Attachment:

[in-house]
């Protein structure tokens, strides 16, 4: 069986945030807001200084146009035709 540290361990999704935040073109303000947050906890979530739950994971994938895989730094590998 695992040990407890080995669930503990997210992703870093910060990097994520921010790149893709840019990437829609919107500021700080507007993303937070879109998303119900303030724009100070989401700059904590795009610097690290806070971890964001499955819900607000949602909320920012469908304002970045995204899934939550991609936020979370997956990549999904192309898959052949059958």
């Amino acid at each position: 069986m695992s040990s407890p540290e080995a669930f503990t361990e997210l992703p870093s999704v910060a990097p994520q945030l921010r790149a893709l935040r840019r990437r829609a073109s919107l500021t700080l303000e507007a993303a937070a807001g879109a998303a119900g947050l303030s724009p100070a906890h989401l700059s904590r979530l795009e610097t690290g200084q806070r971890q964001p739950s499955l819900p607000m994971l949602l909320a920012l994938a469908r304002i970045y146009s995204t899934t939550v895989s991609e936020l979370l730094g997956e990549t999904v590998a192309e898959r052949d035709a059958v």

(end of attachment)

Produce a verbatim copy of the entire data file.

[in-house]
């Protein structure tokens, strides 16, 4: 069986945030807001200084146009035709 540290361990999704935040073109303000947050906890979530739950994971994938895989730094590998 695992040990407890080995669930503990997210992703870093910060990097994520921010790149893709840019990437829609919107500021700080507007993303937070879109998303119900303030724009100070989401700059904590795009610097690290806070971890964001499955819900607000949602909320920012469908304002970045995204899934939550991609936020979370997956990549999904192309898959052949059958």
């Amino acid at each position: 069986m695992s040990s407890p540290e080995a669930f503990t361990e997210l992703p870093s999704v910060a990097p994520q945030l921010r790149a893709l935040r840019r990437r829609a073109s919107l500021t700080l303000e507007a993303a937070a807001g879109a998303a119900g947050l303030s724009p100070a906890h989401l700059s904590r979530l795009e610097t690290g200084q806070r971890q964001p739950s499955l819900p607000m994971l949602l909320a920012l994938a469908r304002i970045y146009s995204t899934t939550v895989s991609e936020l979370l730094g997956e990549t999904v590998a192309e898959r052949d035709a059958v």